Toilet training a puppy
Once you take your puppy home, you’ll have to begin showing them where you’d like them to toilet – usually this will be your garden or if you don’t have one, an outside area very near to your home.
Unless your puppy has been raised in dirty conditions, house training should be relatively easy, particularly if you stick to a good routine. Dogs naturally want to toilet away from their living area and if your puppy was raised at a Blue Cross centre, the team there will have already started this process giving you a good head start.
How to toilet train your puppy
Start a toilet training routine
When you first wake up, last thing at night and very regularly during the day, take your puppy outside to a place in your garden that you have chosen. If you use newspaper or puppy pads overnight, pop some of the soiled paper in this area as the smell will help your puppy to know where to go to the toilet. Let your puppy walk up and down or run about and sniff the area (both exercise and sniffing help stimulate going to the loo). It’s best to let your puppy out in the garden without a lead on as it will be too restrictive, however if your puppy needs to be on lead for whatever reason, an extendable lead is a good solution as this will give them the freedom they need to toilet.
Avoid playing exciting games in the garden before your puppy has toileted, as this is likely to distract them from the main purpose of going outside. If they want to come back inside straight away, or look confused, patiently walk up and down slowly to encourage them to move about and sniff the ground. Stay outside with your puppy until they have done their business at which point you can give gentle praise. Avoid leaving your puppy outside in the hope that they will eventually go to the toilet, as most puppies will not want to be left alone and will instead concentrate on getting back to you, rather than learning to go to the toilet outside. You might also miss the opportunity to praise your puppy if they do go, or if they don’t go, they may then be ‘caught short’ once back in the house!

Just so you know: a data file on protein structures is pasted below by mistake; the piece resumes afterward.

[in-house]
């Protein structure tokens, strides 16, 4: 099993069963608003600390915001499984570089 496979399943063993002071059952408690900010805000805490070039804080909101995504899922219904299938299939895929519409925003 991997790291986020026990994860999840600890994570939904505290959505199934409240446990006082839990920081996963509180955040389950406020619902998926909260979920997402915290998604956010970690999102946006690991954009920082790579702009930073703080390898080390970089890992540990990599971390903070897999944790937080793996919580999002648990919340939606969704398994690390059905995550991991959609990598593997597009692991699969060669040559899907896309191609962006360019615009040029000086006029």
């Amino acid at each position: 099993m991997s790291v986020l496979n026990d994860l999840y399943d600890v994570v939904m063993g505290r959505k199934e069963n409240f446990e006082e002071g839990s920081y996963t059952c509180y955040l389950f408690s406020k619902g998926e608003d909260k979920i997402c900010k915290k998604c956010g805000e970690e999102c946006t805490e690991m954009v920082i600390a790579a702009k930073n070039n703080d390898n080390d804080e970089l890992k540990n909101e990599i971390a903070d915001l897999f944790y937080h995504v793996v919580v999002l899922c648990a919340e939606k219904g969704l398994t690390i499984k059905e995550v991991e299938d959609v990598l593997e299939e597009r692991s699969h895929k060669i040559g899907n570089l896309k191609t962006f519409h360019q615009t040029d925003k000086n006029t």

If they still haven’t gone to the toilet after five minutes, come back inside the house, but keep a very close eye on them. Repeat this process 10 minutes later (and 10 minutes after that if they still haven’t gone) and hopefully your puppy will eventually toilet in the right place. Set aside lots of time for this and be prepared for several visits to the garden at first. Be patient and your persistence will eventually pay off!
Between trips to the garden, supervise your puppy when in the house. This means keeping your puppy in view at all times and being aware of what they are doing – this is especially important during the first few months. Pay particular attention to the times after your puppy has eaten, woken up or after periods of excitement, such as play.
Signs your puppy needs the loo!
Watch for the typical signs that your puppy needs to go to the toilet – these may include sniffing the floor, circling, looking restless or going into a room they have previously toileted in. Take your puppy immediately to your chosen place in the garden and wait patiently until they have done their business and praise gently.
What to do if your puppy has an accident
Expect your puppy to have several accidents during the first few months of house training. They have very small bladders, and just like young children who are learning to use a potty, they are easily distracted, especially when excited!